The socioeconomic landscape of Latin America by the end of the 20th century epitomised perfectly the relenting and damaging effects that neoliberalism had on the countries of the Global South, bringing poverty and instability to an already vulnerable continent. In response, a number of left-leaning governments and movements, known as the ‘Pink Tide’, came to power at the cusp of the 21st century. No longer would Latin American societies have to live and work within countries that had downsized their public sectors and deregulated their labour markets. In this guest post by Magdalena Tanev, the governments of Bolivia under Morales and Venezuela under Chávez are compared to understand the means necessary to reject the neoliberal economic model. Additionally, she will look at the experience of the EZLN (Ejercito Zapatista de Liberación Nacional), which emphasises an autonomous form of government in defiance of the Mexican state, to establish whether taking state power is the most effective way to resist global capitalism.
Saturday, 16 December 2017
Saturday, 9 December 2017
The global financial crisis shook the global economy in 2007/2008 and its fallout can still be felt in the form of high unemployment, permanent austerity and wage stagnation. In the immediate aftermath, many started to question the neo-liberal assumptions about the benefits of the ‘free market’. Had it not been the deregulation of financial markets and here in particular the financial markets in the US, which had caused the crisis in the first place? And yet, almost ten years later, neo-liberal economics continues to reign supreme. In this blog post, I will assess the strange non-death of neo-liberal economics and its implications for the politics of the British Labour Party under Jeremy Corbyn and John McDonnell.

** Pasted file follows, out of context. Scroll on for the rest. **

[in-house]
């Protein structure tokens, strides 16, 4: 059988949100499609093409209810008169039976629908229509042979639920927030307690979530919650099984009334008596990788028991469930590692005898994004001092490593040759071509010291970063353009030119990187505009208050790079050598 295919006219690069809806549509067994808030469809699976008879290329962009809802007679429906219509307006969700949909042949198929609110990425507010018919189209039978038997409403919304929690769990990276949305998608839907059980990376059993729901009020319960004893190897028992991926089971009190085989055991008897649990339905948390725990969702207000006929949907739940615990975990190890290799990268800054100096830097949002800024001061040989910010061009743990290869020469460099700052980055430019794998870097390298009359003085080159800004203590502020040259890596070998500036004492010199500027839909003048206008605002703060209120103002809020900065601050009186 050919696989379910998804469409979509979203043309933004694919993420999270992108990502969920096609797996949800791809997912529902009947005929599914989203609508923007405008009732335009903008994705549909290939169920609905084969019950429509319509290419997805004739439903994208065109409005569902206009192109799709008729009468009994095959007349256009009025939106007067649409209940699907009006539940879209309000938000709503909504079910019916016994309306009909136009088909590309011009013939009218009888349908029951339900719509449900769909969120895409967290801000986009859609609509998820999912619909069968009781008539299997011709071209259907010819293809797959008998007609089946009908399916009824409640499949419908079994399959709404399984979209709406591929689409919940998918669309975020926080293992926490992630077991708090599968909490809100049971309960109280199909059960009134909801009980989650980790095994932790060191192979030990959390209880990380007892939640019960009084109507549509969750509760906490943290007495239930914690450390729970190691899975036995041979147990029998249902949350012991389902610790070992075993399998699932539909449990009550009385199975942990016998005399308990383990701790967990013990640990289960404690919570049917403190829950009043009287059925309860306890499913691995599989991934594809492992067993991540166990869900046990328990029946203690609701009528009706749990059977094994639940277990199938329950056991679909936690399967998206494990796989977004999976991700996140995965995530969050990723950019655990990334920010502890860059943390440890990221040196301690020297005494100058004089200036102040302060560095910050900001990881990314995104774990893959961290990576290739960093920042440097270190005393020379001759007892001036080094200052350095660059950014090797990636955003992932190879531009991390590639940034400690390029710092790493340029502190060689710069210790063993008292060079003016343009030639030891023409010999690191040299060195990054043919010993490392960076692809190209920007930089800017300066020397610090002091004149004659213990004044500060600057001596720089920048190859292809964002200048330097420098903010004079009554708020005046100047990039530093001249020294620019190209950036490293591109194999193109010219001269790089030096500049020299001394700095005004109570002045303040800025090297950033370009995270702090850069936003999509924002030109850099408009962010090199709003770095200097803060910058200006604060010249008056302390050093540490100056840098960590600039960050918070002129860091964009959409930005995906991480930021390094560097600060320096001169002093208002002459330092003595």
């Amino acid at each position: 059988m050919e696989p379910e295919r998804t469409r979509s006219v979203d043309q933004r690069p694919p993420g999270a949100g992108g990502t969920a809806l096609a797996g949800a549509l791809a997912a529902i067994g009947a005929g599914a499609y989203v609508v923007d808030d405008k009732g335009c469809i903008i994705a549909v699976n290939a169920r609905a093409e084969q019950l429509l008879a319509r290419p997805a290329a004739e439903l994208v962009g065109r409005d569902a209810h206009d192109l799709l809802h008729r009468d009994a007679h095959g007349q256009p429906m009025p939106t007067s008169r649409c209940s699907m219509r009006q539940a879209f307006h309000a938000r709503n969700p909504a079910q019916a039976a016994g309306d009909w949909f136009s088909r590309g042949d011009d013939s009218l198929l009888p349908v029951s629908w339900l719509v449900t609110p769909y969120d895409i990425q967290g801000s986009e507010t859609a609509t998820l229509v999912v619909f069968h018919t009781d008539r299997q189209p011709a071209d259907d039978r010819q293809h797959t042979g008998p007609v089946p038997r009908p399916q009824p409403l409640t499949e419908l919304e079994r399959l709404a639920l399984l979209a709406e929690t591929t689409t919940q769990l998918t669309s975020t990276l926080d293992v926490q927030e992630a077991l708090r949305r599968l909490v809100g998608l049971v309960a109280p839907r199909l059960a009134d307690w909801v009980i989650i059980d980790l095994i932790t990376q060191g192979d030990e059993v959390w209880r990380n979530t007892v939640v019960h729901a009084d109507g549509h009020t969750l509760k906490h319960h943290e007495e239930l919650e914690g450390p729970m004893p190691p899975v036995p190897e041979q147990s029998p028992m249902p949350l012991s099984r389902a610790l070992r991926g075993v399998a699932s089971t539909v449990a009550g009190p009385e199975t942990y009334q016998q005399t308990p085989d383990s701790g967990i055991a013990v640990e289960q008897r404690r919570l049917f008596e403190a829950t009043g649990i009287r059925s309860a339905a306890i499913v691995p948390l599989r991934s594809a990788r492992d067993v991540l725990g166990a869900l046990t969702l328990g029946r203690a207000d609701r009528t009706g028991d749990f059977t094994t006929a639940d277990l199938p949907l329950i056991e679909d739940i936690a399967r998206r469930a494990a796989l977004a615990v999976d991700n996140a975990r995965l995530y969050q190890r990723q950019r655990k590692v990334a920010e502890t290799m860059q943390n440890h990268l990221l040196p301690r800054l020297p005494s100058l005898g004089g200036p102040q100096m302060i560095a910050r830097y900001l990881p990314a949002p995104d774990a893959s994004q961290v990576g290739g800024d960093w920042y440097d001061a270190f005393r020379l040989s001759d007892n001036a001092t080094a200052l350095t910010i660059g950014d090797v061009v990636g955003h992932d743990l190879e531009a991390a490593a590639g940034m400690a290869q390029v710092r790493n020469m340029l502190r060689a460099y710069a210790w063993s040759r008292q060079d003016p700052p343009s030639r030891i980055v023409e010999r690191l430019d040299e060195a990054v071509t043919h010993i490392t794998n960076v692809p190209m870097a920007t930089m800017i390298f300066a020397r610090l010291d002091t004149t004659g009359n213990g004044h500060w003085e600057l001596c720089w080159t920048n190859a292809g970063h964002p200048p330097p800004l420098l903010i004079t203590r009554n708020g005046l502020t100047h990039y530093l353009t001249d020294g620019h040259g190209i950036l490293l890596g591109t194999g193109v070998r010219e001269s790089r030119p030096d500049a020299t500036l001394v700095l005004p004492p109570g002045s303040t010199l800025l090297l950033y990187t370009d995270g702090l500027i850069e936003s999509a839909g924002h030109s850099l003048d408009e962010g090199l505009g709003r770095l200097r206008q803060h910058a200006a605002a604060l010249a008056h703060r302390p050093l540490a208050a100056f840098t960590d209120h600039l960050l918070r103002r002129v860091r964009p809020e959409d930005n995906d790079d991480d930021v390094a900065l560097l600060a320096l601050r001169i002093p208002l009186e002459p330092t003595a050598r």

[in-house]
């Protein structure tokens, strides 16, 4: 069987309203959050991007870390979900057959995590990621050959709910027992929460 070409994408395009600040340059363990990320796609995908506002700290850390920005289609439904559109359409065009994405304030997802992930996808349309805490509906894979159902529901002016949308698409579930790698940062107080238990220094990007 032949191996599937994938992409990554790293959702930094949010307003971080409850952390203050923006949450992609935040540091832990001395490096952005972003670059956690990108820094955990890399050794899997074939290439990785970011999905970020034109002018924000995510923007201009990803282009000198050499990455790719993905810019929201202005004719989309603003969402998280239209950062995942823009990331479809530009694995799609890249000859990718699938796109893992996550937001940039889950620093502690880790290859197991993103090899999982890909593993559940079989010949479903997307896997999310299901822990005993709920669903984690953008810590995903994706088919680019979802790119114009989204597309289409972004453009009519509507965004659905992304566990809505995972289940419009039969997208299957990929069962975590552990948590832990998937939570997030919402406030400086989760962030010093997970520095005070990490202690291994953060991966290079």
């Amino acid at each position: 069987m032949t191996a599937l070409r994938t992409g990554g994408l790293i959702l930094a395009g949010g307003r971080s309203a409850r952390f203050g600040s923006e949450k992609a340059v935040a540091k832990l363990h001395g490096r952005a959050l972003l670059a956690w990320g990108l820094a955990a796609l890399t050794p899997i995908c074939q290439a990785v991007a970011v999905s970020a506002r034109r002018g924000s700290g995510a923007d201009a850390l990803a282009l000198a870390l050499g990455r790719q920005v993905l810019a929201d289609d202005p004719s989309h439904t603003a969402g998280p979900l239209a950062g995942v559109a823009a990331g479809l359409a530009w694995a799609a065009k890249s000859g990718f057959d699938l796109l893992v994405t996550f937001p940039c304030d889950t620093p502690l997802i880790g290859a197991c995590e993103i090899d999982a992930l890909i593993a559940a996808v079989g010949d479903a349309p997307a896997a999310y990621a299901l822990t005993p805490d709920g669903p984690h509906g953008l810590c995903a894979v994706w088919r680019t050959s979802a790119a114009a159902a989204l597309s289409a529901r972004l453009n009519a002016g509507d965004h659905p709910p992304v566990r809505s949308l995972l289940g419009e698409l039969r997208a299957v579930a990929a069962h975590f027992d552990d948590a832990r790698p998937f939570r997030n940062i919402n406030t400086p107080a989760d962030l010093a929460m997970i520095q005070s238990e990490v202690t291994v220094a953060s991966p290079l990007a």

Friday, 1 December 2017
On Monday, 27 November Ben Selwyn from Sussex University gave the Annual Lecture 2017 of the Centre for the Study of Social and Global Justice (CSSGJ). In his excellent lecture, Selwyn drew heavily on his new book The Struggle for Development (Polity, 2017). I will reflect on some of the key themes in this blog post including labour-centred development and the possibility of system transformation through democratisation of the economy.